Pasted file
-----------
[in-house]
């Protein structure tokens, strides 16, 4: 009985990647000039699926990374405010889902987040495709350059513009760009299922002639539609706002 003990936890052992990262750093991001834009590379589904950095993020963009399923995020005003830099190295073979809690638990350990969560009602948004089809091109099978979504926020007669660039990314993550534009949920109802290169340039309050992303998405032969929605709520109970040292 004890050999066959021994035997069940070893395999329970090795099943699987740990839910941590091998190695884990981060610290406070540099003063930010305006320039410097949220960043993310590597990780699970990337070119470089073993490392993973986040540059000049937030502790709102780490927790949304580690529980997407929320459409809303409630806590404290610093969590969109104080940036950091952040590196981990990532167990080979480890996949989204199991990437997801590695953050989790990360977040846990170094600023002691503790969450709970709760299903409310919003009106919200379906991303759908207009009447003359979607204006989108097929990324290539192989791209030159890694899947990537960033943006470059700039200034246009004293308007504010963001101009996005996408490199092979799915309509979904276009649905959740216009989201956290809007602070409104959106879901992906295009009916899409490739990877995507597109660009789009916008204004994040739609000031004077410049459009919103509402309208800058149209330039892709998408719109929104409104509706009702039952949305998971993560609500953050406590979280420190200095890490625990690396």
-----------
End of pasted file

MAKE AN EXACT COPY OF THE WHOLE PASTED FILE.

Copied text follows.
[in-house]
């Protein structure tokens, strides 16, 4: 009985990647000039699926990374405010889902987040495709350059513009760009299922002639539609706002 003990936890052992990262750093991001834009590379589904950095993020963009399923995020005003830099190295073979809690638990350990969560009602948004089809091109099978979504926020007669660039990314993550534009949920109802290169340039309050992303998405032969929605709520109970040292 004890050999066959021994035997069940070893395999329970090795099943699987740990839910941590091998190695884990981060610290406070540099003063930010305006320039410097949220960043993310590597990780699970990337070119470089073993490392993973986040540059000049937030502790709102780490927790949304580690529980997407929320459409809303409630806590404290610093969590969109104080940036950091952040590196981990990532167990080979480890996949989204199991990437997801590695953050989790990360977040846990170094600023002691503790969450709970709760299903409310919003009106919200379906991303759908207009009447003359979607204006989108097929990324290539192989791209030159890694899947990537960033943006470059700039200034246009004293308007504010963001101009996005996408490199092979799915309509979904276009649905959740216009989201956290809007602070409104959106879901992906295009009916899409490739990877995507597109660009789009916008204004994040739609000031004077410049459009919103509402309208800058149209330039892709998408719109929104409104509706009702039952949305998971993560609500953050406590979280420190200095890490625990690396």